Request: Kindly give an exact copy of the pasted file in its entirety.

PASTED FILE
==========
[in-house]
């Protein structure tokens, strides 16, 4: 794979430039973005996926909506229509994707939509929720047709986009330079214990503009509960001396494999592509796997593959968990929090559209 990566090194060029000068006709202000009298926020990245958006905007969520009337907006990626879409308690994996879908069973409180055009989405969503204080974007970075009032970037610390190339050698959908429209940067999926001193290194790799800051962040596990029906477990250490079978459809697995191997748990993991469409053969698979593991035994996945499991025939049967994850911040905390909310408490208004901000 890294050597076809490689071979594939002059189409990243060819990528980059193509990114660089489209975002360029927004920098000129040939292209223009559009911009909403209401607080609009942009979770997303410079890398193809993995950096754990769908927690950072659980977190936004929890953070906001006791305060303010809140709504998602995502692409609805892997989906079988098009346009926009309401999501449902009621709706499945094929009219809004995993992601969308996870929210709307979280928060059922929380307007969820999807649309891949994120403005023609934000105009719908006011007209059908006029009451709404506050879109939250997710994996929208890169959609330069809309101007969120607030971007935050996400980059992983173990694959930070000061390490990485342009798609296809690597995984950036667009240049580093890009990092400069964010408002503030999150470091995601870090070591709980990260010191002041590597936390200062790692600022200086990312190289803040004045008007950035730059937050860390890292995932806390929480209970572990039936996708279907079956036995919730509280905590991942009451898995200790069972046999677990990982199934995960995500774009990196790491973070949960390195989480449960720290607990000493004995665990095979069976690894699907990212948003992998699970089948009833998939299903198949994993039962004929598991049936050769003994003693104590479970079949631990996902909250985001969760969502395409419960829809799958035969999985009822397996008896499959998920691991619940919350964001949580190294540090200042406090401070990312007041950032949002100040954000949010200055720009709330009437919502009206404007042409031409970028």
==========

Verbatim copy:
[in-house]
């Protein structure tokens, strides 16, 4: 794979430039973005996926909506229509994707939509929720047709986009330079214990503009509960001396494999592509796997593959968990929090559209 990566090194060029000068006709202000009298926020990245958006905007969520009337907006990626879409308690994996879908069973409180055009989405969503204080974007970075009032970037610390190339050698959908429209940067999926001193290194790799800051962040596990029906477990250490079978459809697995191997748990993991469409053969698979593991035994996945499991025939049967994850911040905390909310408490208004901000 890294050597076809490689071979594939002059189409990243060819990528980059193509990114660089489209975002360029927004920098000129040939292209223009559009911009909403209401607080609009942009979770997303410079890398193809993995950096754990769908927690950072659980977190936004929890953070906001006791305060303010809140709504998602995502692409609805892997989906079988098009346009926009309401999501449902009621709706499945094929009219809004995993992601969308996870929210709307979280928060059922929380307007969820999807649309891949994120403005023609934000105009719908006011007209059908006029009451709404506050879109939250997710994996929208890169959609330069809309101007969120607030971007935050996400980059992983173990694959930070000061390490990485342009798609296809690597995984950036667009240049580093890009990092400069964010408002503030999150470091995601870090070591709980990260010191002041590597936390200062790692600022200086990312190289803040004045008007950035730059937050860390890292995932806390929480209970572990039936996708279907079956036995919730509280905590991942009451898995200790069972046999677990990982199934995960995500774009990196790491973070949960390195989480449960720290607990000493004995665990095979069976690894699907990212948003992998699970089948009833998939299903198949994993039962004929598991049936050769003994003693104590479970079949631990996902909250985001969760969502395409419960829809799958035969999985009822397996008896499959998920691991619940919350964001949580190294540090200042406090401070990312007041950032949002100040954000949010200055720009709330009437919502009206404007042409031409970028």